This part of the Coastal Path is frequented by more walkers than any other section I have walked so far. Couples hand in hand and others with their, I must say, well behaved dogs. Soon the hedges disappear and the wide expanse of the Channel looms into view as you slowly descend towards the cliffs again. Somerset, although a little hazy, is giving up some of its secrets and structures at Minehead can be clearly seen. In the distance to the west are views of Nash Lighthouse. Patches of Gorse punctuate the meadow- like feel of the place. Buttercups, Common Mouse Ear, White Clover (Trifolium repens) and Greater Knapweed (Centaurea scabiosa) flower between the grasses. Among these plants are Rabbits (Oryctolagus cuniculus). In fact one is sitting right in front of me on the path; it soon scarpers as I approach. There have also been some sheep along here at some time as the path is littered with sheep droppings.
At Stout Point there is a steepish incline, appropriately named New Way Stair, where there is a choice to be made: either to wend my way home past Rosedew Farm and then on to the road or to continue to Cwm Colhuw. I Plump for Cwm Colhuw and Llantwit beach. Views of Llantwit Major and the church can be seen across the fields. So passing Pigeon Point, the meadows and the Castle Ditches I proceed down a narrow track, with passing places, on the right side of which are paths leading through the trees into the Nature Reserve, an area I will leave for another visit. Wood Speedwell (Veronica Montana), Red Campion, ferns and other shade loving plants can be seen growing under the trees of the reserve.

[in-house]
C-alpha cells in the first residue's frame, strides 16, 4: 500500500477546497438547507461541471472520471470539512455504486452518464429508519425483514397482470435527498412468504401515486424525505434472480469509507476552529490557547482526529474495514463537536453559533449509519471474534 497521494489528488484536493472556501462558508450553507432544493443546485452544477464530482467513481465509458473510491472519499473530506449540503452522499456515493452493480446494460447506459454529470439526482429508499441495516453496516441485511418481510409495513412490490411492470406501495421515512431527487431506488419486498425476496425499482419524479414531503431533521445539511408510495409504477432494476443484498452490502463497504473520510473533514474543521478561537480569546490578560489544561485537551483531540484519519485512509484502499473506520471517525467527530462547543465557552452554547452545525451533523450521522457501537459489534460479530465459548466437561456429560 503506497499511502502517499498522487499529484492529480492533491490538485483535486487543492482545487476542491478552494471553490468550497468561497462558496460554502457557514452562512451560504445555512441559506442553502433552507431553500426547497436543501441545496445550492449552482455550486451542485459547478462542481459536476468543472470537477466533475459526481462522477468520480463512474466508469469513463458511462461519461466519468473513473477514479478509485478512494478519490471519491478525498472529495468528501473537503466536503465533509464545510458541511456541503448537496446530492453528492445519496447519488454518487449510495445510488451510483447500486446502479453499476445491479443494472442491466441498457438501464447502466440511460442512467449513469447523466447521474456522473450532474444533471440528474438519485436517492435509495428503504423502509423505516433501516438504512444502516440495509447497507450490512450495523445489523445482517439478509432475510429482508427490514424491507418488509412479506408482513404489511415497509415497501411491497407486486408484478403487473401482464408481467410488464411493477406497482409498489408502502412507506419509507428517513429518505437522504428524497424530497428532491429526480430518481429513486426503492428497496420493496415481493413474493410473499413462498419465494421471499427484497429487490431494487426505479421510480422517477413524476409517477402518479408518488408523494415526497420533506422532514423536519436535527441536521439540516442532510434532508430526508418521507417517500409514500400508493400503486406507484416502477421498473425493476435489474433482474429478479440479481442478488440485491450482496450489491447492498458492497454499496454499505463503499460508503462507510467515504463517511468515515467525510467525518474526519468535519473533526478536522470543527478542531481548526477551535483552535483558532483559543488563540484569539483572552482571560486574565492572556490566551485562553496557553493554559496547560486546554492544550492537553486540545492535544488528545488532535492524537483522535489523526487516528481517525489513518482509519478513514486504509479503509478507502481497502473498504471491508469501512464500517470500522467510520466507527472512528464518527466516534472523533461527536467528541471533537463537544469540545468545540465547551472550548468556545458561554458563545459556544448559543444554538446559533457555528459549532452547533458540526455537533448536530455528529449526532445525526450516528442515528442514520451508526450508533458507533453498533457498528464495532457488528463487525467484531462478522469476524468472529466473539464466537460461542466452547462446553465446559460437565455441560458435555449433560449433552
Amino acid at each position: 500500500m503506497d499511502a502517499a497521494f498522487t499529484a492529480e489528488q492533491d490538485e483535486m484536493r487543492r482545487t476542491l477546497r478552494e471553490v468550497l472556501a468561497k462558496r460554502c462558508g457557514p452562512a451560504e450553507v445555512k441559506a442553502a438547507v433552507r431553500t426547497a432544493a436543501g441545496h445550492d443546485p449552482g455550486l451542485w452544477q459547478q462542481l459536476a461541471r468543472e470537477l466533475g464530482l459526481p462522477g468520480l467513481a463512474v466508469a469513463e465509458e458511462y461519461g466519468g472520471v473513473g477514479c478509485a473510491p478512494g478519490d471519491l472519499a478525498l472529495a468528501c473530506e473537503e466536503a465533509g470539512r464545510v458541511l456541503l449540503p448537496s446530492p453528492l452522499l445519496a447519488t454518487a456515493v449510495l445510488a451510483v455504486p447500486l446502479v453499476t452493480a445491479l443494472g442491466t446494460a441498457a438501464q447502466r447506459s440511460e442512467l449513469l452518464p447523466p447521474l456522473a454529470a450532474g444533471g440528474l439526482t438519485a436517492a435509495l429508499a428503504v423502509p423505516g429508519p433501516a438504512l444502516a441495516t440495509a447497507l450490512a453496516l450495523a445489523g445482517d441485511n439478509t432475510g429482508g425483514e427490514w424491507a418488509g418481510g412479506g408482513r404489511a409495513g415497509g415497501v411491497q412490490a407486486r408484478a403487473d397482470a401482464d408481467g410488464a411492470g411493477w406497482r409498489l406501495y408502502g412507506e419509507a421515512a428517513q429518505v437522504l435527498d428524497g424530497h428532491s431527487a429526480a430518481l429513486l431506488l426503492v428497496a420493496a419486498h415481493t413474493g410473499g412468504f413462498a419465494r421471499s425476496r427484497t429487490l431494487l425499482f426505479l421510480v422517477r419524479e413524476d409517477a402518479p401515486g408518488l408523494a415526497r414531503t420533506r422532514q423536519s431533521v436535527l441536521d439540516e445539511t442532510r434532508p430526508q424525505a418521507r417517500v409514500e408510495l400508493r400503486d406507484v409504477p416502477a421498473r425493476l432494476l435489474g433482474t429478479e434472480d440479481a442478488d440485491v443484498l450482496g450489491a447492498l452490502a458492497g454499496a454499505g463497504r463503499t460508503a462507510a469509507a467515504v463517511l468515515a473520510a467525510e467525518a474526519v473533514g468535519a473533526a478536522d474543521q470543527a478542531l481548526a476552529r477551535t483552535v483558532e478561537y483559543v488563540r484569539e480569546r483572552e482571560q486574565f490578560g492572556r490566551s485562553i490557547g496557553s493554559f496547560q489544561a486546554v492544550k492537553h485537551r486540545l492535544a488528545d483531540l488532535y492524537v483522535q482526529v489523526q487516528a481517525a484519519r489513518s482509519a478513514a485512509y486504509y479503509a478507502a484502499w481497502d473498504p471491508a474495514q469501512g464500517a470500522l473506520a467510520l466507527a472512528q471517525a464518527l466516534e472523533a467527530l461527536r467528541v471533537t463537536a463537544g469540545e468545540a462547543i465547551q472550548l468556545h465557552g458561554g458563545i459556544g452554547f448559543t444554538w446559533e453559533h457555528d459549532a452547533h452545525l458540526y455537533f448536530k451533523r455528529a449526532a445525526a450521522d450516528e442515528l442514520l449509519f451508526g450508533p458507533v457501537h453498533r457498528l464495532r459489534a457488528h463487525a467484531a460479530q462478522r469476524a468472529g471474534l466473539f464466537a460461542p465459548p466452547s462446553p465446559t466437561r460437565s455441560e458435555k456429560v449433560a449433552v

From the top of the cliff I can see that the tide is in, the sand on Llantwit beach is covered and waves are splashing the rocks with spray, while over my shoulder I can see the Cwm Colhuw valley and Avon Colhuw. This is the way I must walk home.
To the beach car park there is an uneven track which leads on to a concrete path that switchbacks all the way down to the beach. The path through Cwm Colhuw valley is tarmac until you come to a kissing gate which takes you onto a field path. The Avon Colhuw, a plant choked stream, runs almost parallel to it. There are a number of birds flying around notably some Long-tailed Tits (Aegithalos caudatus ) chattering in the bushes, a cheeky Magpie strolling towards me on the path, a Rook (Corvus frugilegus) foraging among the buttercups and grasses and a Buzzard (Aegithalos caudatus) majestically soaring above me. In the shade are some Lords and Ladies looking somewhat jaded. Their sheaths are flaccid, dried in some cases and sporting green fruiting heads which later in the year will turn bright orange/red. Also here is some yellow Herb Bennet or Wood Avens (Geum urbanum).
At the end of the field is a kissing gate, the road then takes me home, all uphill from here. In the trees are one or two playful Squirrels (Sciurus carolinensis) who keep me company for a little while. I then reach the conurbation known as Ham Lane. I will soon be home.
Wales Coast Path Region H maps 100 and 101